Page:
The Cairo Geniza

Ben Ezra Synagogue in Cairo, original home of the Cairo Geniza (Photo: Faris Knight/Wikimedia Commons license CC BY-SA 3.0)


Another famous aspect of Jewish-Egyptian history is the Cairo Geniza! This was a book and document depository containing hundreds of years of Jewish writings, until its discovery by scholars and the rest of the world in the 1800s.

A geniza is usually a place where Jews deposit damaged holy books, prayer books, mezuzah scrolls, and other sacred writings with G-d's name, as they are traditionally not allowed to be thrown out. The geniza items are often kept in a storeroom in a synagogue, and the contents may or may not be periodically emptied out and buried.

However, the Jews of Egypt had a custom of depositing just about any Hebrew writing into a geniza once no longer of use - including letters, business contracts, legal documents, school notebooks, and various other sorts of documents and manuscripts, even the most mundane. And it just so happens that the geniza of the oldest synagogue in Egypt, the Ben Ezra Synagogue in Cairo, hadn't been emptied for several centuries!


A fragment of a letter written by Maimonides' son Abraham, found in the Cairo Geniza


By the time it was turned over to scholars the Cairo Geniza had amassed a treasure trove of about 400,000 documents and manuscript fragments dating from the 6th to the 19th century. It turned out to be one of the most valuable historical finds, with many priceless manuscripts of historical and religious importance as well as an incredible look into the lives of Egyptian Jews throughout history.

20th Century: Zionism & A Second Exodus
Israel national flags

Eventually, Egypt's rich Jewish life would come to an end, with a second "exodus" to the Land of Israel.

The early 20th century saw a rise in Zionist thinking among Egyptian Jews, though most considered themselves loyal Egyptian patriots at the time. The interest in Zionism and returning to the Land of Israel then rose in the 1930s and 40s, in response to increasing Egyptian antisemitism that was fueled by Nazi ideology, as well as troubling news of pogroms and Arab-Jewish clashes in Palestine.

Egyptian Jews themselves became the targets of violent pogroms and riots throughout the 1940s, in addition to various legal restrictions on their civil rights and ability to earn a living. The situation only became worse after Israel's independence in 1948, and again after the 1967 Six-Day War; many Jews were arrested, attacked, or had their homes or businesses bombed.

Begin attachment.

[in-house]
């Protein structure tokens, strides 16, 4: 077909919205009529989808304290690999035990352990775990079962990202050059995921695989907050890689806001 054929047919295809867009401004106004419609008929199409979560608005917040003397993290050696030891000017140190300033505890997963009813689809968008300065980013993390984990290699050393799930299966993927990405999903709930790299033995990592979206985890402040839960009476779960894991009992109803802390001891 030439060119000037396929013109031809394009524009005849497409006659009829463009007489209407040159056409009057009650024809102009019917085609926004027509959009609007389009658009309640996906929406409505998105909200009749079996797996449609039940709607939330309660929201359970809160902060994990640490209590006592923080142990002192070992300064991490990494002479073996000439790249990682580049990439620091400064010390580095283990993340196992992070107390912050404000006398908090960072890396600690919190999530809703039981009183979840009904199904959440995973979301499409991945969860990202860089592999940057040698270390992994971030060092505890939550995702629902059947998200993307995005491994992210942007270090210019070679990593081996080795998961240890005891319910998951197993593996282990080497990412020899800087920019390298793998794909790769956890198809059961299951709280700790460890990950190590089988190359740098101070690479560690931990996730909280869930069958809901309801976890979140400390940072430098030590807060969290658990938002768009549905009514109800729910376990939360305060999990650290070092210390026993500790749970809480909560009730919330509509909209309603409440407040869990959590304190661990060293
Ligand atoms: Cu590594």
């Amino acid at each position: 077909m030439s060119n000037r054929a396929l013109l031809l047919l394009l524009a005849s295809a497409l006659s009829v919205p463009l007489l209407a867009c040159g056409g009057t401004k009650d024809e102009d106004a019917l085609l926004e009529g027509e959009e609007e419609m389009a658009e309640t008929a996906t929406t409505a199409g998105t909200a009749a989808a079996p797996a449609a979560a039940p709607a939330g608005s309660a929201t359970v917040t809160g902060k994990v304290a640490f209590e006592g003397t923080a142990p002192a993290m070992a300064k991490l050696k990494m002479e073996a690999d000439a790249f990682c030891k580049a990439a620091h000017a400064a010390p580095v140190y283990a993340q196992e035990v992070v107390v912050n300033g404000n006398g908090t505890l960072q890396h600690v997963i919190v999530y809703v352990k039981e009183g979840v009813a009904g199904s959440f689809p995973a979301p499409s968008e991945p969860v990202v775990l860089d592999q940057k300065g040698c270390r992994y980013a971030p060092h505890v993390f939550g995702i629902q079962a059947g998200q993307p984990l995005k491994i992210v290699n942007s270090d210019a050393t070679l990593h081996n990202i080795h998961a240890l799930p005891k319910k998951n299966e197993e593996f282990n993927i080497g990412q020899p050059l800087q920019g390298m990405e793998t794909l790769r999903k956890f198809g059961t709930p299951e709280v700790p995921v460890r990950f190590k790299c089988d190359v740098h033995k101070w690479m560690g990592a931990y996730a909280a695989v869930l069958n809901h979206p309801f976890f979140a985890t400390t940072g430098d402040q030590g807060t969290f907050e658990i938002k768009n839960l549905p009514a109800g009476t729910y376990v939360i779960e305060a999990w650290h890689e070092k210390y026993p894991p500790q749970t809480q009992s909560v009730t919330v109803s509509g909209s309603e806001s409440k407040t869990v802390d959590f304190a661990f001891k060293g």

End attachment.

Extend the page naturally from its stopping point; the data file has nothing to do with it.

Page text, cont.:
As a result, virtually the entire Egyptian Jewish community fled the country between 1948 and 1968, with the majority settling in Israel. High rates of antisemitism have remained in Egypt, and despite communications and travel being allowed after the Egyptian-Israeli Peace Treaty of 1979, the Jews did not return to Egypt as residents. Today only a handful of elderly Jews are reported to be still living in the country.



Are you proud of the rich history of Jews in Egypt, Israel, and around the world? Shop Star of David jewelry, Jewish pride items, and Israeli Independence Day gifts right at our store!



Shabbat table
How to Set the Perfect Shabbat Table
The Jewish Sabbath, or Shabbat in Hebrew, is a special holiday that comes once a week and has been beloved
Kein Titel (8.5 x 11 Mailing Label) - 13
The Mighty Lion of Judah
The Lion of Judah, or אריה יהודה, Aryeh Yehudah in Hebrew, is a powerful and ancient Jewish symbol. It represents
WhatsApp Image 2023-05-16 at 17.23.32
Our 5 Favorite Biblical Dads for Father's Day
Families around the world are celebrating Father’s Day 2024 on Sunday, June 16, and while it’s not a religious holiday, Judaism certainly has
What Judaism Tells Us About Fatherhood
Father’s Day 2024 falls on Sunday, June 16, in the United States, Canada, and many other countries around the world.
What Makes Shavuot Different This Year?
Before we get into that, however, it is crucial to understand what Shavuot really is.
Jewish religious holiday Shavuot with dairy products, cheesecake, pancakes, fruits
7 Shavuot Foods from Around the World
Shavuot 2024 is coming! The holiday starts at sundown on Tuesday, June 11, and lasts through the following day in Israel